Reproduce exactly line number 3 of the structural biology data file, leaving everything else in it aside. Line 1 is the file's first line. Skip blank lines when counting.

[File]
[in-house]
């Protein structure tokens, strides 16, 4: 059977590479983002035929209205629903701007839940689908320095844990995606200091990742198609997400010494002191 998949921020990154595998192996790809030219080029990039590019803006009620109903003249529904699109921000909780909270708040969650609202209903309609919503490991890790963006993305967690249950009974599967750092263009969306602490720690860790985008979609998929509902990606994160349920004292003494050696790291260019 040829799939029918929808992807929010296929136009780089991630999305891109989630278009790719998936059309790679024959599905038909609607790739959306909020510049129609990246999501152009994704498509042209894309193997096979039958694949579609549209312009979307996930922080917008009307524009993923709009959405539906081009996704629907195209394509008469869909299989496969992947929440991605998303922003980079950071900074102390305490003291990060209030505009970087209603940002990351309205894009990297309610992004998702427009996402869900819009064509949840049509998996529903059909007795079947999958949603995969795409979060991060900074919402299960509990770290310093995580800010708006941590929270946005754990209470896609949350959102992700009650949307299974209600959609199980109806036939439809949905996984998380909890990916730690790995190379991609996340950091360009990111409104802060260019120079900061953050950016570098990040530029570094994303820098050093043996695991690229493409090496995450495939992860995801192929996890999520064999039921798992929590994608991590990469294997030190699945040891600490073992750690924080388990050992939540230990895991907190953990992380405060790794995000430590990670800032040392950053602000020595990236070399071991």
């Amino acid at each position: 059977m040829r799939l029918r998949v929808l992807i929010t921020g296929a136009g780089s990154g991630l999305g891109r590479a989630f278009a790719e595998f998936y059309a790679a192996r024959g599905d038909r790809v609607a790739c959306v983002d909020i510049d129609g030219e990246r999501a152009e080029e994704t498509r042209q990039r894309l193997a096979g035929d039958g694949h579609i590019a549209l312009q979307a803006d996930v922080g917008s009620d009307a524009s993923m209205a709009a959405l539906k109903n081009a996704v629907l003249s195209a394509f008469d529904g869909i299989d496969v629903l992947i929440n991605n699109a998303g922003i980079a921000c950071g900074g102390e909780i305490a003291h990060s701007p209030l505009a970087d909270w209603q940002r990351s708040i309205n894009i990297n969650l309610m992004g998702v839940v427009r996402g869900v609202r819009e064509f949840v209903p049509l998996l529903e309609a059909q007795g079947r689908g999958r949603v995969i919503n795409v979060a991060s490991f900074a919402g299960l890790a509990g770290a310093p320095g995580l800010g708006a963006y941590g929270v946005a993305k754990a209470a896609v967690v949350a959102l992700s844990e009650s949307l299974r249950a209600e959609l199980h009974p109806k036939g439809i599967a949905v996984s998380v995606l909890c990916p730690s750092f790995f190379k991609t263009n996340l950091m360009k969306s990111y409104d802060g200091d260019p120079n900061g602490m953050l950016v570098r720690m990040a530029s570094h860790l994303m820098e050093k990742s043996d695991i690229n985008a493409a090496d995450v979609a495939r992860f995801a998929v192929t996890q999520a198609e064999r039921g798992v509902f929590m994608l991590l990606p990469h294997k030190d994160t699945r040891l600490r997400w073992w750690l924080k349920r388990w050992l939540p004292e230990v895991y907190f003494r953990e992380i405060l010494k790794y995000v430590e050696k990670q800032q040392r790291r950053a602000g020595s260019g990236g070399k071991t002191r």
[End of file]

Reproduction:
């Amino acid at each position: 059977m040829r799939l029918r998949v929808l992807i929010t921020g296929a136009g780089s990154g991630l999305g891109r590479a989630f278009a790719e595998f998936y059309a790679a192996r024959g599905d038909r790809v609607a790739c959306v983002d909020i510049d129609g030219e990246r999501a152009e080029e994704t498509r042209q990039r894309l193997a096979g035929d039958g694949h579609i590019a549209l312009q979307a803006d996930v922080g917008s009620d009307a524009s993923m209205a709009a959405l539906k109903n081009a996704v629907l003249s195209a394509f008469d529904g869909i299989d496969v629903l992947i929440n991605n699109a998303g922003i980079a921000c950071g900074g102390e909780i305490a003291h990060s701007p209030l505009a970087d909270w209603q940002r990351s708040i309205n894009i990297n969650l309610m992004g998702v839940v427009r996402g869900v609202r819009e064509f949840v209903p049509l998996l529903e309609a059909q007795g079947r689908g999958r949603v995969i919503n795409v979060a991060s490991f900074a919402g299960l890790a509990g770290a310093p320095g995580l800010g708006a963006y941590g929270v946005a993305k754990a209470a896609v967690v949350a959102l992700s844990e009650s949307l299974r249950a209600e959609l199980h009974p109806k036939g439809i599967a949905v996984s998380v995606l909890c990916p730690s750092f790995f190379k991609t263009n996340l950091m360009k969306s990111y409104d802060g200091d260019p120079n900061g602490m953050l950016v570098r720690m990040a530029s570094h860790l994303m820098e050093k990742s043996d695991i690229n985008a493409a090496d995450v979609a495939r992860f995801a998929v192929t996890q999520a198609e064999r039921g798992v509902f929590m994608l991590l990606p990469h294997k030190d994160t699945r040891l600490r997400w073992w750690l924080k349920r388990w050992l939540p004292e230990v895991y907190f003494r953990e992380i405060l010494k790794y995000v430590e050696k990670q800032q040392r790291r950053a602000g020595s260019g990236g070399k071991t002191r």